If we are already a society that supports efforts to attain longevity, it makes sense to also promote choices that save energy at the same time. For instance, a cyclocommuter may consume more lifetime energy because of their increased lifespan than someone who drives everywhere and dies earlier. But they will consume less energy than someone who exercises at home but still drives to work. As an analogy, taking road trips might be seen as an inherently environmentally-unfriendly activity - but that does not mean that it doesn't matter whether you take a road trip in a Hummer or a Prius.

I don't see an inherent conflict. I am guessing that no one would support discouraging exercise as a means of saving the Earth. There are many ways we strive to increase lifespan (drugs, surgery, non-transport forms of exercise, diet) that do nothing at all to offset energy consumption increases linked to the increased lifespan they engender, and indeed many increase energy consumption by their very nature.
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Old 07-29-06, 08:30 PM
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So does that mean global war is now a green activity? Thins the population...

-D
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Old 07-29-06, 09:08 PM
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Originally Posted by johnny99
In case you haven't figured it out yet, the report was not intended to be taken too seriously.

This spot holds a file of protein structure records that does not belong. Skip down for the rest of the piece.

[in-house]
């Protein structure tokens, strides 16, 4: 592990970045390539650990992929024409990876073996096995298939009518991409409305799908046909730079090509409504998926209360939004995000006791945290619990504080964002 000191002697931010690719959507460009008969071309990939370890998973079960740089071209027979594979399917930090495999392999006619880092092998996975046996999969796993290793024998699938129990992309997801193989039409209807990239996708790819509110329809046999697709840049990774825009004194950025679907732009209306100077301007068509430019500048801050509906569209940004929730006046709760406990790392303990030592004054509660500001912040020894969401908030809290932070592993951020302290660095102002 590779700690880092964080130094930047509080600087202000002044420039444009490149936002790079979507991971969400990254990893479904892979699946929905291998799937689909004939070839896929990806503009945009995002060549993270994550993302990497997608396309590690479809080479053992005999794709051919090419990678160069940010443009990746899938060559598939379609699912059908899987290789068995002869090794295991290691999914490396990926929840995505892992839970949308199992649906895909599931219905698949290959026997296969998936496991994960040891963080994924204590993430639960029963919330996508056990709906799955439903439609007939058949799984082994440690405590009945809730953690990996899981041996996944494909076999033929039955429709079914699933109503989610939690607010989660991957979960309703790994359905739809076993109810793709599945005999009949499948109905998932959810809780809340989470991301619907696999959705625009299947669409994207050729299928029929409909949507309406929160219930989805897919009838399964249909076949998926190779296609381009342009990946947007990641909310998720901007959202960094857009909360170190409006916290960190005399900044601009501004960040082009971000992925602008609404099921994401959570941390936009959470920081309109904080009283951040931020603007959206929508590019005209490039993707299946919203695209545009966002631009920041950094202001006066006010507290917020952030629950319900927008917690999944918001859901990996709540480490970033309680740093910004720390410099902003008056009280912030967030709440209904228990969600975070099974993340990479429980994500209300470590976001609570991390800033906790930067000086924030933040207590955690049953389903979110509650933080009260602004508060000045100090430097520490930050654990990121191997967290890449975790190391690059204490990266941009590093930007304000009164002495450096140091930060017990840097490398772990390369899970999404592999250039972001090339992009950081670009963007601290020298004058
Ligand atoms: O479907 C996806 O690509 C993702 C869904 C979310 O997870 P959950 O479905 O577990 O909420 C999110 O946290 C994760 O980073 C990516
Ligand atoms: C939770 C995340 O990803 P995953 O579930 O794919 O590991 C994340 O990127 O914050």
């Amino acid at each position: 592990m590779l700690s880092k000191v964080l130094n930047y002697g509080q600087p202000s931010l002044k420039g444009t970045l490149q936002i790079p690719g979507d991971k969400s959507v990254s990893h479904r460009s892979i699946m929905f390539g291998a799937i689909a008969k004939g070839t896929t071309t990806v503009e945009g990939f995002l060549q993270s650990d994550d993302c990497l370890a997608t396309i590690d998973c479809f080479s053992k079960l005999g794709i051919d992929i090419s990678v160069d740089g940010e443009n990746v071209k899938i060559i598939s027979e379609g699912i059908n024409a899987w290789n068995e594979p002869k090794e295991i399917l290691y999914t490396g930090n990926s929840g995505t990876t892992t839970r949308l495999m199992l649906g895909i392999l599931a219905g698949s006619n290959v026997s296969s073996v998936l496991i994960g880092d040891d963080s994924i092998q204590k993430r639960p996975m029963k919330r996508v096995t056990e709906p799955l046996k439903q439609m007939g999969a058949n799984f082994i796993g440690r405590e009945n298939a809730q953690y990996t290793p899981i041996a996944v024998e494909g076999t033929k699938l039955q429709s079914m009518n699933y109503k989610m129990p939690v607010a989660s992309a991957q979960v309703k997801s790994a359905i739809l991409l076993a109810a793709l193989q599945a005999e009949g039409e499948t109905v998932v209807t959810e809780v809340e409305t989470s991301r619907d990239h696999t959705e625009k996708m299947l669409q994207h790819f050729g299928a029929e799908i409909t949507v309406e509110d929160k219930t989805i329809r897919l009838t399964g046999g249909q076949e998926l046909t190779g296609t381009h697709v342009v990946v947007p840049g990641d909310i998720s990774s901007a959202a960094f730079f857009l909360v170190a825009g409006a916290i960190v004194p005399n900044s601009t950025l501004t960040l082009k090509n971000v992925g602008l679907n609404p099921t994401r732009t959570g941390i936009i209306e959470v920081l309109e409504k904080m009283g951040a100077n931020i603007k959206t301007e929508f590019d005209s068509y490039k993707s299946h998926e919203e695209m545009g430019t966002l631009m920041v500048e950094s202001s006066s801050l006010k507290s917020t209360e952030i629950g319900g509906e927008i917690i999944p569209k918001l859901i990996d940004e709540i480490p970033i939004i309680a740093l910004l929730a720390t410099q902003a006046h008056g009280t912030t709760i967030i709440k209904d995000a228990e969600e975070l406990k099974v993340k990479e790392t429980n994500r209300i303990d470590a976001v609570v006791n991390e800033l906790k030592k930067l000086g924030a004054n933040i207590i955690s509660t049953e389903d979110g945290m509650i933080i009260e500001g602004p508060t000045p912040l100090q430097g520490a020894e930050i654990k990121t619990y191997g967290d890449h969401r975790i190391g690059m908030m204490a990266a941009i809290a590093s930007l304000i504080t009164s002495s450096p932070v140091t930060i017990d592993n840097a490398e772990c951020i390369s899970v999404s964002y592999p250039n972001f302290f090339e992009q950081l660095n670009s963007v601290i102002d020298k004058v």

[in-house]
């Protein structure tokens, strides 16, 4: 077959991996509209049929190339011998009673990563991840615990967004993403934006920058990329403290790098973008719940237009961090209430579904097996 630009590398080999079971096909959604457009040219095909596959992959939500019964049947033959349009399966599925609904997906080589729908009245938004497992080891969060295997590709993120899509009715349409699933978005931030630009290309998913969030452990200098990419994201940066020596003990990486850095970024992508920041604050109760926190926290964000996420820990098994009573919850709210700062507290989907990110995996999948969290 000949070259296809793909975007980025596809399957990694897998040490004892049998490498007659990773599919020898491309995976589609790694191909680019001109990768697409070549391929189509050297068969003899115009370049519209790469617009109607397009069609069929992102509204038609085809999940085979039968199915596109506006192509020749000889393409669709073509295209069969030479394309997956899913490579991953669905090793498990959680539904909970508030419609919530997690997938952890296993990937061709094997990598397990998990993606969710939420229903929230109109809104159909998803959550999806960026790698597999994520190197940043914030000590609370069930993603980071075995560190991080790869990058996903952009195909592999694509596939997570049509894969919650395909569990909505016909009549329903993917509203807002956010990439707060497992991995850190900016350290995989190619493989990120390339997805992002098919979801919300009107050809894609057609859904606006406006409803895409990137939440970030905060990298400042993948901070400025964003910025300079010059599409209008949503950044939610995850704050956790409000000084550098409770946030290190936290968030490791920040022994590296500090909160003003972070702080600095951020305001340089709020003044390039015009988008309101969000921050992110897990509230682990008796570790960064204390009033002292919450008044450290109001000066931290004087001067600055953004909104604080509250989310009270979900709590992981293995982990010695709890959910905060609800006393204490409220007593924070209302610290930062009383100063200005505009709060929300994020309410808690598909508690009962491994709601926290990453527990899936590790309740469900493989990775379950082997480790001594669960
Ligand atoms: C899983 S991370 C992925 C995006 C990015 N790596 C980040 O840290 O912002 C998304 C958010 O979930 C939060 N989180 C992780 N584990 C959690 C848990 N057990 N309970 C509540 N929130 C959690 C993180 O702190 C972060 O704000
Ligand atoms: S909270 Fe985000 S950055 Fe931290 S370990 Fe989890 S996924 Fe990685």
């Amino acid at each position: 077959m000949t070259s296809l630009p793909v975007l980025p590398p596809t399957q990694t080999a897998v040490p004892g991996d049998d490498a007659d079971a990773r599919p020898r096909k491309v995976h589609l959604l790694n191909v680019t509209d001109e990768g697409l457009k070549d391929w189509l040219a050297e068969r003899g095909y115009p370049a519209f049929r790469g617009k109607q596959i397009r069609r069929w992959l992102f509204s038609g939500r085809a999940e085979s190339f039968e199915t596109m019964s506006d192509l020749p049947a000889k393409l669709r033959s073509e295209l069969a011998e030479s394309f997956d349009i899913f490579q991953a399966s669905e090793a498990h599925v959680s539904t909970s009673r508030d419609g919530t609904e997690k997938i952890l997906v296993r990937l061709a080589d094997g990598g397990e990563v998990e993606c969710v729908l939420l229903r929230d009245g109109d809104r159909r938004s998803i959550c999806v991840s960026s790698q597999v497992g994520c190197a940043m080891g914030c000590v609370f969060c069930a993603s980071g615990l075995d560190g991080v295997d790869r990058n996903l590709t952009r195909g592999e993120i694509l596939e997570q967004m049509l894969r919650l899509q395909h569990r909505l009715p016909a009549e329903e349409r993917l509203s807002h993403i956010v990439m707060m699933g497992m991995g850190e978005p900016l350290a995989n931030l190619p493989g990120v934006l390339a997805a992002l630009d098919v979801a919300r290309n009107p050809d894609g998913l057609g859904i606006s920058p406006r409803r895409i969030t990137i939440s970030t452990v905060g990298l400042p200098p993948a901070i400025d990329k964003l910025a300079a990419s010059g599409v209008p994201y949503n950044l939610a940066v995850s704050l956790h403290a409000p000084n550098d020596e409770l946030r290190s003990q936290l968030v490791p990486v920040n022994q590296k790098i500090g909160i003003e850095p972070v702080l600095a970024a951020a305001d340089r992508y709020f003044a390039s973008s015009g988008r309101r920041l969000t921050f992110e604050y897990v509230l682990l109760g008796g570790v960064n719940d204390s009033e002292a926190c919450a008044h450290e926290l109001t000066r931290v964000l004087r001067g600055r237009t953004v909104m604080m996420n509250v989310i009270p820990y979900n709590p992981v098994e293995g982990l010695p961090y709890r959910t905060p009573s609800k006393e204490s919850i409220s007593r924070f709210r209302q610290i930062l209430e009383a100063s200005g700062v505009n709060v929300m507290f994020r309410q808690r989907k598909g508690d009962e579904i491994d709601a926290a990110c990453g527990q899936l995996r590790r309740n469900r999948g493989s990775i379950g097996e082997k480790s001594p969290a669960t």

The author is himself a bicycle commuter and also the founder of a human-powered-vehicle company that sells, among other things, high-performance folding bicycles: http://xootr.com/xootr/swift/aboutus.shtml
Agreed. In any case, this isn't a new argument; every so often somebody writes something about how anti-smoking campaigns are actually counter-productive because they lengthen lifespans, requiring additional expense in pensions, medicare, etc...

I think it's probably less expensive -- and environmentally destructive -- to have a population of people that live to 80 but who require minimal medical intervention over the course of their lives because they're fit and healthy than it is to have a population of people who live to 60 and who require constant intervention to deal with diabetes, gout, heart disease and obesity.
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Old 07-29-06, 10:41 PM
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Originally Posted by Canonet
Agreed. In any case, this isn't a new argument; every so often somebody writes something about how anti-smoking campaigns are actually counter-productive because they lengthen lifespans, requiring additional expense in pensions, medicare, etc...
When all those anti-smoking lawsuits were going on, the cigarette companies used to respond that they were saving the government money by reducing social security payouts.
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Old 07-29-06, 10:56 PM
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Originally Posted by derath
So does that mean global war is now a green activity? Thins the population...

-D
Yup. and Avian Flu will be even more environmentally friendly when/if it mutates.
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Old 07-30-06, 06:45 AM
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Yep, all these statements are legitimate. Anything that limits human population on earth would be environmentally friendly. I don't know how you could argue that.

What's so amusing and ironic is that the OP (and his cited article) suggest that bicycling is bad because it does the opposite. This, of course as the author eventually concludes in his research, does not make any sense because cycling actually limits that damage that humans that are already here create. IMHO, it was a pretty useless piece of effort, but hey, that's what college professors are for, to stimulate thought and discussion.